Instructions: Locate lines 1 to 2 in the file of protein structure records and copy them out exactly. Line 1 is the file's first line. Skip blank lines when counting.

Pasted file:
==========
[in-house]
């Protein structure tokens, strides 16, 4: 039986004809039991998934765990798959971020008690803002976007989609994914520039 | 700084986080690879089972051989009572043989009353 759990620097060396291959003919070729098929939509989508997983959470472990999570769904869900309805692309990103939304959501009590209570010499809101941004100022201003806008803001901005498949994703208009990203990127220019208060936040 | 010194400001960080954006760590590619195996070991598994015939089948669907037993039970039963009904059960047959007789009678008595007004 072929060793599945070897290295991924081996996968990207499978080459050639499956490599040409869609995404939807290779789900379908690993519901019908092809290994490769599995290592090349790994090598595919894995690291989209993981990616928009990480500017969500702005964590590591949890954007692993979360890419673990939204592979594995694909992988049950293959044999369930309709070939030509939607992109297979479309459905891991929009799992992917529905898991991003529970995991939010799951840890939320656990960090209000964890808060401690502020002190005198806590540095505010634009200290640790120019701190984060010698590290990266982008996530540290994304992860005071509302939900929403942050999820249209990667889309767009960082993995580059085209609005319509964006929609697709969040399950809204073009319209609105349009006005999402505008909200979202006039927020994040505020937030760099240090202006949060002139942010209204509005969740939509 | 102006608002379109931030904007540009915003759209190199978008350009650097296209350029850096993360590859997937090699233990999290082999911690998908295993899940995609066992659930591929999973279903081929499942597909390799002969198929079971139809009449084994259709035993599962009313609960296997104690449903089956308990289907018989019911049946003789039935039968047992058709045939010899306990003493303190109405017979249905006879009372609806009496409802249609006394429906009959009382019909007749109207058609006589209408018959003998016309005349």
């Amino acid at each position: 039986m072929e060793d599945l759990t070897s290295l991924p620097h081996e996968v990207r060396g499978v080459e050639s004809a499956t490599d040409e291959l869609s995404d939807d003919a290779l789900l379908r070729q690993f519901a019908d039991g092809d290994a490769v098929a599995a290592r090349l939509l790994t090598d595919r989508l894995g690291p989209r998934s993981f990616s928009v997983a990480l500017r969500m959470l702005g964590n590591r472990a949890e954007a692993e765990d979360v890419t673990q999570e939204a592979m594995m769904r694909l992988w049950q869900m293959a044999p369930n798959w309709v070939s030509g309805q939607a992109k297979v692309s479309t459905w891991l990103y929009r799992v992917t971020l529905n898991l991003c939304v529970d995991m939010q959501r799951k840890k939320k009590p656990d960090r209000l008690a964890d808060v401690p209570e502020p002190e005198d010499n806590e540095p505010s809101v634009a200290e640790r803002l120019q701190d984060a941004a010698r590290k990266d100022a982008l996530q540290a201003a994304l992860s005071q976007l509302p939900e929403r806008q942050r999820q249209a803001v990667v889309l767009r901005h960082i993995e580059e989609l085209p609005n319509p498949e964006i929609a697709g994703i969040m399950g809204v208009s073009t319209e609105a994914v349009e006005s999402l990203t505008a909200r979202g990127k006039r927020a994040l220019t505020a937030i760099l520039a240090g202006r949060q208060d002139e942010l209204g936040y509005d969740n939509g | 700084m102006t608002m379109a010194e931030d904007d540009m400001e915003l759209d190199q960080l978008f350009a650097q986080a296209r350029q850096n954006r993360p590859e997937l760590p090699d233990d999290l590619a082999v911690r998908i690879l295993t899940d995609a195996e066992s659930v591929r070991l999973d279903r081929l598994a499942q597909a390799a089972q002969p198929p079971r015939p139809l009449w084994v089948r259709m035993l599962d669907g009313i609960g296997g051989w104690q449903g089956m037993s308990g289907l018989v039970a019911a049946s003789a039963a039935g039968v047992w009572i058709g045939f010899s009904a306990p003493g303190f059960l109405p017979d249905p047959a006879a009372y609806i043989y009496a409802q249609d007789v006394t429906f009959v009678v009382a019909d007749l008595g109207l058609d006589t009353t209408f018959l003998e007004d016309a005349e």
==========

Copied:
[in-house]
């Protein structure tokens, strides 16, 4: 039986004809039991998934765990798959971020008690803002976007989609994914520039 | 700084986080690879089972051989009572043989009353 759990620097060396291959003919070729098929939509989508997983959470472990999570769904869900309805692309990103939304959501009590209570010499809101941004100022201003806008803001901005498949994703208009990203990127220019208060936040 | 010194400001960080954006760590590619195996070991598994015939089948669907037993039970039963009904059960047959007789009678008595007004 072929060793599945070897290295991924081996996968990207499978080459050639499956490599040409869609995404939807290779789900379908690993519901019908092809290994490769599995290592090349790994090598595919894995690291989209993981990616928009990480500017969500702005964590590591949890954007692993979360890419673990939204592979594995694909992988049950293959044999369930309709070939030509939607992109297979479309459905891991929009799992992917529905898991991003529970995991939010799951840890939320656990960090209000964890808060401690502020002190005198806590540095505010634009200290640790120019701190984060010698590290990266982008996530540290994304992860005071509302939900929403942050999820249209990667889309767009960082993995580059085209609005319509964006929609697709969040399950809204073009319209609105349009006005999402505008909200979202006039927020994040505020937030760099240090202006949060002139942010209204509005969740939509 | 102006608002379109931030904007540009915003759209190199978008350009650097296209350029850096993360590859997937090699233990999290082999911690998908295993899940995609066992659930591929999973279903081929499942597909390799002969198929079971139809009449084994259709035993599962009313609960296997104690449903089956308990289907018989019911049946003789039935039968047992058709045939010899306990003493303190109405017979249905006879009372609806009496409802249609006394429906009959009382019909007749109207058609006589209408018959003998016309005349």